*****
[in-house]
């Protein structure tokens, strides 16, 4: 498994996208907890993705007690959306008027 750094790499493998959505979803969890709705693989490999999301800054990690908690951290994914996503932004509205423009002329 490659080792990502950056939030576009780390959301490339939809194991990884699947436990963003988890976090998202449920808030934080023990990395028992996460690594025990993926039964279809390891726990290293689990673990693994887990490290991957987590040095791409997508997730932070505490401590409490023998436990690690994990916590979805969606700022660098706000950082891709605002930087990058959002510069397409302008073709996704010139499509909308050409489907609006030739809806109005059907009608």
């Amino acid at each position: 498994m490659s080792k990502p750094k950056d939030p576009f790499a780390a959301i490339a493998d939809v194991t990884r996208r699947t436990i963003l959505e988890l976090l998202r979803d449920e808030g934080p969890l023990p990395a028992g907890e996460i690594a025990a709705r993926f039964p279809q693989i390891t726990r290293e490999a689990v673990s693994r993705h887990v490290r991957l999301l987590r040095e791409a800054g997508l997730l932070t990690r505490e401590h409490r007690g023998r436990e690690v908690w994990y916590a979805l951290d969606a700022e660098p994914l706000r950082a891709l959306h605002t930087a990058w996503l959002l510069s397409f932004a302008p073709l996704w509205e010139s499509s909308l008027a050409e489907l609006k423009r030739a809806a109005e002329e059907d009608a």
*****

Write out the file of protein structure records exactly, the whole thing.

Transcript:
[in-house]
């Protein structure tokens, strides 16, 4: 498994996208907890993705007690959306008027 750094790499493998959505979803969890709705693989490999999301800054990690908690951290994914996503932004509205423009002329 490659080792990502950056939030576009780390959301490339939809194991990884699947436990963003988890976090998202449920808030934080023990990395028992996460690594025990993926039964279809390891726990290293689990673990693994887990490290991957987590040095791409997508997730932070505490401590409490023998436990690690994990916590979805969606700022660098706000950082891709605002930087990058959002510069397409302008073709996704010139499509909308050409489907609006030739809806109005059907009608």
């Amino acid at each position: 498994m490659s080792k990502p750094k950056d939030p576009f790499a780390a959301i490339a493998d939809v194991t990884r996208r699947t436990i963003l959505e988890l976090l998202r979803d449920e808030g934080p969890l023990p990395a028992g907890e996460i690594a025990a709705r993926f039964p279809q693989i390891t726990r290293e490999a689990v673990s693994r993705h887990v490290r991957l999301l987590r040095e791409a800054g997508l997730l932070t990690r505490e401590h409490r007690g023998r436990e690690v908690w994990y916590a979805l951290d969606a700022e660098p994914l706000r950082a891709l959306h605002t930087a990058w996503l959002l510069s397409f932004a302008p073709l996704w509205e010139s499509s909308l008027a050409e489907l609006k423009r030739a809806a109005e002329e059907d009608a």